In a paper published in the journal Nature, more than 150 scientists, including Professor Rob Harcourt from the Department of Biological Sciences at Australia’s Macquarie University, uncover why large species inhabiting the open ocean account for over half of all identified sharks caught globally as fisheries targets or bycatch.
“This paper shows that pelagic sharks converge on what we call ‘hotspots’ in the oceans, where there are high concentrations of prey,” Professor Harcourt says.
“Unfortunately, for the very same reason, fishing fleets head there, too. This makes the sharks more vulnerable and the need to protect them much more urgent.”
Declines in global shark populations have been noted for decades, including those of iconic species such as the shortfin mako (Isurus oxyrinchus) and the great white (Carcharodon carcharias).
Because country-specific protections do not, by definition, extend beyond national jurisdictions, calls for management strategies on the high seas have been growing.
But precisely where in the vast expanse of the open oceans the sharks congregate – and how much fishing takes place in those chosen habitats – has been poorly understood until now.
To better analyse the situation, Professor Harcourt joined colleagues from Australia and scientists from 25 other countries to collect and collate data from nearly 2000 sharks tracked using satellite transmitter tags. The researchers mapped positions and identified hotspots in unprecedented detail.
They found multi-species pelagic shark communities were mostly located in frontal zones – highly productive and food-rich boundaries in the sea between different water masses.
Professor Harcourt and colleagues then calculated how many of these zones were visited by global fishing fleets that use longlines – the type of gear that catches most pelagic sharks. In a typical fleet, ships can deploy 100-kilometre-long lines, each bearing 1200 baited hooks.
They found that almost a quarter of the ocean spaces used by the sharks each month were also used by the fleets.
Strikingly, they found 24% of the feeding zones used in any given month fell under the footprint of longline fisheries. For commercially exploited species such as the North Atlantic blue (Prionace glauca) and shortfin mako the overlap was much higher, averaging 76% and 62% of their space respectively.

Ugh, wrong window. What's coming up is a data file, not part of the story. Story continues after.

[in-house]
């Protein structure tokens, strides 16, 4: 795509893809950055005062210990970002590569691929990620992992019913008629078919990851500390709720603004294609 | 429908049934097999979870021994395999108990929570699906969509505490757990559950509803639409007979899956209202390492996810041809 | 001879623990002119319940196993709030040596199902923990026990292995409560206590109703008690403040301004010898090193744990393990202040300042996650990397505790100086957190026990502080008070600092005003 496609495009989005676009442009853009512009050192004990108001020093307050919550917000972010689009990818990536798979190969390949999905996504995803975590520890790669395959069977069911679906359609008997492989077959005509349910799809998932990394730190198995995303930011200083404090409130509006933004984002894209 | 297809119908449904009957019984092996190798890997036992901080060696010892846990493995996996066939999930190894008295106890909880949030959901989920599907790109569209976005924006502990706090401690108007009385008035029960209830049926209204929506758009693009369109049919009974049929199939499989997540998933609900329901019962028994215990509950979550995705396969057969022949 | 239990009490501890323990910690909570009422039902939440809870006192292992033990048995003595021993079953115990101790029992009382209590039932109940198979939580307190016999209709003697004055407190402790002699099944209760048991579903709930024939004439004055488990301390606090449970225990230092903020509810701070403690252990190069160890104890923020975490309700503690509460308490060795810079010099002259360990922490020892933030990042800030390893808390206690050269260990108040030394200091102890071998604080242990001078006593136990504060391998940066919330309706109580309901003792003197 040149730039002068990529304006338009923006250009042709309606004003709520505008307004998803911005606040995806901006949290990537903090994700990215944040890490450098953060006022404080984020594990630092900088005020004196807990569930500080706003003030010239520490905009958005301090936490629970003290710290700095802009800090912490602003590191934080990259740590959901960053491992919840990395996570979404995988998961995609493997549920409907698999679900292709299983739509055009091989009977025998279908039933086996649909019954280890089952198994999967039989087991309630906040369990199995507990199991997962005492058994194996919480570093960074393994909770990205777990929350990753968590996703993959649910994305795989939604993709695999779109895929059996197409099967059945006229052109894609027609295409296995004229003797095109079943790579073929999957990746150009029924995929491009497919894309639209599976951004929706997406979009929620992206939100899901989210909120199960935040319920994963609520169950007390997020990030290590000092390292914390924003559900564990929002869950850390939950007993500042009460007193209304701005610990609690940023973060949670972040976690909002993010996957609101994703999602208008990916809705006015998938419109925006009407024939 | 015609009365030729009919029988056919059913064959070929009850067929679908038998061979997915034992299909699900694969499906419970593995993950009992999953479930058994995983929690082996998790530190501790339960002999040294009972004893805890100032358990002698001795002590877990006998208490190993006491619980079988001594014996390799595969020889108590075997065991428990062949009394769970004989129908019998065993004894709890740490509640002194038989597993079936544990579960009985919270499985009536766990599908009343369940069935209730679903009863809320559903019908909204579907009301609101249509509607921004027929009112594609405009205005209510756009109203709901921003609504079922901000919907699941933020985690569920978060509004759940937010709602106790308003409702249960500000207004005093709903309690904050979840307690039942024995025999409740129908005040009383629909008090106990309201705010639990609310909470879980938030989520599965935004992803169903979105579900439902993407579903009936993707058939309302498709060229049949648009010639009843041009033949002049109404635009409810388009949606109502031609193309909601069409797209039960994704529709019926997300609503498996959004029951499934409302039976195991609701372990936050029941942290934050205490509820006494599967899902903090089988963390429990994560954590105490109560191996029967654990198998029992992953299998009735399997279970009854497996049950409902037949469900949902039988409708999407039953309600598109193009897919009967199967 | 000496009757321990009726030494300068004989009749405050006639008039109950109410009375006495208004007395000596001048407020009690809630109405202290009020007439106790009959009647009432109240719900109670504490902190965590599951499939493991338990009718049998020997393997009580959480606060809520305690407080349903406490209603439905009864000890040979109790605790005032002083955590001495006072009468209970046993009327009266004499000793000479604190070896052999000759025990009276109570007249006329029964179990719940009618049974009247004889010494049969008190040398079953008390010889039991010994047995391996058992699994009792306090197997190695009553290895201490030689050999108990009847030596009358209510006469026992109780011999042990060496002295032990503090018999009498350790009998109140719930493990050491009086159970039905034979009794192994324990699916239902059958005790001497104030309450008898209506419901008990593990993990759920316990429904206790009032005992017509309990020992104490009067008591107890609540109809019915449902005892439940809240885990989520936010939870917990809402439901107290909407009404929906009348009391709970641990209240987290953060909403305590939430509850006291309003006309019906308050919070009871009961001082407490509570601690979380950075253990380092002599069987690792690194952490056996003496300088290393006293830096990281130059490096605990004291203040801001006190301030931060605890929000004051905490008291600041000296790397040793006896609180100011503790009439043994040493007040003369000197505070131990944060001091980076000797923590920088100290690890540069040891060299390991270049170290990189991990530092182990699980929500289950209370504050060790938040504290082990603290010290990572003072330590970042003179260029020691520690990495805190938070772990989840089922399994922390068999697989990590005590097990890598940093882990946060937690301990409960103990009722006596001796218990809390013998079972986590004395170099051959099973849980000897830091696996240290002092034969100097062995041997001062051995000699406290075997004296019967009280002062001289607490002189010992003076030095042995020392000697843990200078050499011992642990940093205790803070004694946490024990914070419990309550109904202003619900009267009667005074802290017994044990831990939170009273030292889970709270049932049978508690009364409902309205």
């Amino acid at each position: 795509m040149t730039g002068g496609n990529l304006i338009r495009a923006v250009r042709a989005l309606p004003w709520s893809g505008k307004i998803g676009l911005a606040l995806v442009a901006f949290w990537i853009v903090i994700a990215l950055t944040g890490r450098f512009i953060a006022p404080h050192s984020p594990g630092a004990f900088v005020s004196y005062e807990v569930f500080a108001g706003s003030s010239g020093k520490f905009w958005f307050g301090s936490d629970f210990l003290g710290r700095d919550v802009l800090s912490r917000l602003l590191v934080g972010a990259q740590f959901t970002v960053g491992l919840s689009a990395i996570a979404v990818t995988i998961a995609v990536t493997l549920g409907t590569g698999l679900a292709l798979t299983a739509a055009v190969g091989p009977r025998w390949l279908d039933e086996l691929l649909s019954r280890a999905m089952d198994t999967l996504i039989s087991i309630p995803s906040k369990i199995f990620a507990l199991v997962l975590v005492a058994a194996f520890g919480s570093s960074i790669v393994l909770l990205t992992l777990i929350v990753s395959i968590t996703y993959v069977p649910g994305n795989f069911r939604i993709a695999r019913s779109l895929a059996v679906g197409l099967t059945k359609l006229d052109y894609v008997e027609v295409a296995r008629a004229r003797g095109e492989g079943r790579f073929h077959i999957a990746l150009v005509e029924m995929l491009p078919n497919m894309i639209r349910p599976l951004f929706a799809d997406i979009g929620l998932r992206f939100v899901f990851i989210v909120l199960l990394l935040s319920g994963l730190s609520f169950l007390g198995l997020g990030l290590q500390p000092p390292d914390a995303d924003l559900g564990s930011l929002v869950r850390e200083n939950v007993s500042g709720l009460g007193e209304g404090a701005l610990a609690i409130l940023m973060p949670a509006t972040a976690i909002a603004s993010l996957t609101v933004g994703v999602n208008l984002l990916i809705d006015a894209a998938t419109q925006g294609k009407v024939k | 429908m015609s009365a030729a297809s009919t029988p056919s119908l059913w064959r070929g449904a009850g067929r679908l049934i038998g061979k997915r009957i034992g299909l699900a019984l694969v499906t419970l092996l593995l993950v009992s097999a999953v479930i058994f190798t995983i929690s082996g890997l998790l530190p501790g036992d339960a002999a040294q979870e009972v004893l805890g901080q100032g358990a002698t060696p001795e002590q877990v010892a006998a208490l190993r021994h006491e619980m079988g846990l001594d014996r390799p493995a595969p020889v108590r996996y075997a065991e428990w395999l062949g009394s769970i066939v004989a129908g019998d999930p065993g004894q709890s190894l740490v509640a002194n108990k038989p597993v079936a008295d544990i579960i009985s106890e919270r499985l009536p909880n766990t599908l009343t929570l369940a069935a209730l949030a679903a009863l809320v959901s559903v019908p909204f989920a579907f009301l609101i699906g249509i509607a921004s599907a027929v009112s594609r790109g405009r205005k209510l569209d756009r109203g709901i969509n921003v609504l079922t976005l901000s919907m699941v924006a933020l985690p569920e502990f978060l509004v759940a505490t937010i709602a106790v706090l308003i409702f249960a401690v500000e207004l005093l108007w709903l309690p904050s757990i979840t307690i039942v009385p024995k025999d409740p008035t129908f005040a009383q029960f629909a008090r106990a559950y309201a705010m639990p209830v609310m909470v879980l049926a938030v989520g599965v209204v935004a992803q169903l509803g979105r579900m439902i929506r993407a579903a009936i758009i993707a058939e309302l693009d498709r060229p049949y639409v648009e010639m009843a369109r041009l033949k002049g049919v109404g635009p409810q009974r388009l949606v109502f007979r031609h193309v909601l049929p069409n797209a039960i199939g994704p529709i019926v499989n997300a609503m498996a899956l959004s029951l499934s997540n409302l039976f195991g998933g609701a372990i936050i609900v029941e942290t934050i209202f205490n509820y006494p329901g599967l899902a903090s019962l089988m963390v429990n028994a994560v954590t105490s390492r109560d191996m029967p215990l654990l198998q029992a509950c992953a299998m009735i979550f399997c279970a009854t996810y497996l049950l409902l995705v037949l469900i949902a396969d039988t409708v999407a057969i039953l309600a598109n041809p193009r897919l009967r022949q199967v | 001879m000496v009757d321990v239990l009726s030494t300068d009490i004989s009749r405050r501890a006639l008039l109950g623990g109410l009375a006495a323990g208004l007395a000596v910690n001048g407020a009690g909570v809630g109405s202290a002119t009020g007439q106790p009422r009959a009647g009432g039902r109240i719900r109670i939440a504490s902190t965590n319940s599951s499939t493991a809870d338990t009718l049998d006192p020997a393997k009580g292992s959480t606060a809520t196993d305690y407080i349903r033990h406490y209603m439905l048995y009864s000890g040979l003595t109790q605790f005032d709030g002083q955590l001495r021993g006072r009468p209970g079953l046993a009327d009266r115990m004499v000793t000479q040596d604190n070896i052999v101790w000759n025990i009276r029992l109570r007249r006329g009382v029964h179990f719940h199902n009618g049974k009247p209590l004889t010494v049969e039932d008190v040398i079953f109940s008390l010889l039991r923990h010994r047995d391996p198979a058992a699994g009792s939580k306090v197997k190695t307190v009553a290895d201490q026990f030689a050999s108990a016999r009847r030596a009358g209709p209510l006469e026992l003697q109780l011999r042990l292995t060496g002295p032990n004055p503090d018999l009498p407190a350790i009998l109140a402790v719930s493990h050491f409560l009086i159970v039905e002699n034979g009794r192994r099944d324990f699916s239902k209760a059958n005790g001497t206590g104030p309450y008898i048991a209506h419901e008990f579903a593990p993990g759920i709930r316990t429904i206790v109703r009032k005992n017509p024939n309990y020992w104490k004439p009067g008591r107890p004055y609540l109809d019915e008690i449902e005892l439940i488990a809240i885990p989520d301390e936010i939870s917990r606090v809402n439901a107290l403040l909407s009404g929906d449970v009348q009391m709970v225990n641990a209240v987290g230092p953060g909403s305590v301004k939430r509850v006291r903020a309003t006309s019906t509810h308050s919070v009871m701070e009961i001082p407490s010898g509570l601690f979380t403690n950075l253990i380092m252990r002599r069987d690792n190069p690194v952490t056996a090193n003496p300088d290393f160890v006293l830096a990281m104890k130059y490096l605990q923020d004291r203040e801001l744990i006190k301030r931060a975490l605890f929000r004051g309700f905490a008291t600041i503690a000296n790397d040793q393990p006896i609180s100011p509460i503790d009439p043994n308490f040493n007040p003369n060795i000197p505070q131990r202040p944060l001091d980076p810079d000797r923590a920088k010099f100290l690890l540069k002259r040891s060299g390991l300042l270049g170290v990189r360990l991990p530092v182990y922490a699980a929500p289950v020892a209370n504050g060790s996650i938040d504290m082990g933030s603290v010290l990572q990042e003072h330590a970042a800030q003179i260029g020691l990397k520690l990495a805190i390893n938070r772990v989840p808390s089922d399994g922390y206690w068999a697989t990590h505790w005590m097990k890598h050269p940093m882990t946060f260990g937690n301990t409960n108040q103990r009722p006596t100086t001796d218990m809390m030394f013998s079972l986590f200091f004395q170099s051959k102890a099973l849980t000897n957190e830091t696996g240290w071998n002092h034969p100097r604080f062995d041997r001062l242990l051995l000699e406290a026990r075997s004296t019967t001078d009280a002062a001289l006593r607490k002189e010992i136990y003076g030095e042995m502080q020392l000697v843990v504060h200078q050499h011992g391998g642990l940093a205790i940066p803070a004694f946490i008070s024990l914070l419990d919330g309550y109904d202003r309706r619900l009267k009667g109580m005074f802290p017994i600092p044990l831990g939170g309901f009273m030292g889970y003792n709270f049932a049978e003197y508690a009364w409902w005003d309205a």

Even internationally protected sharks such as great white and porbeagle (Lamna nasus) had overlap values exceeding 50%.
“Our results show major high seas fishing activities are currently centred on ecologically important shark hotspots worldwide,” says Professor David Sims, who led the study as part of the Global Shark Movement Project based at the Marine Biological Association Laboratory in Plymouth, UK.
“Some shark hotspots were exposed to higher than average fishing effort for as much as half the year,” adds lead researcher Dr Nuno Queiroz, from the University of Porto in Portugal.
Very few identified hotspots were free of fishing activity all year round.
The findings indicate large sharks face a future with limited refuge from industrial longline fishing.
It is a point Professor Harcourt is keen to emphasise.
“The short fin mako actually has quite good status in Australian waters, because we manage our fish stocks reasonably well,” he says.
“But sharks don’t see the boundaries of our exclusive economic zone and head off into deeper waters, where there is much less protection from international fishing fleets. So even though we protect them well, unless we can create the same levels of protection right across Oceania they will remain in danger of severe depletion.”
The other Australian researchers involved in writing the study were Mark Meekan and Michele Thums from the Australian Institute of Marine Science (AIMS), Graeme Hays from Deakin University and Ana Sequeira from University of Western Australia, with data contributions from many others.
The paper is available online at: https://www.nature.com/articles/s41586-019-1444-4Subscribe for Media Release updates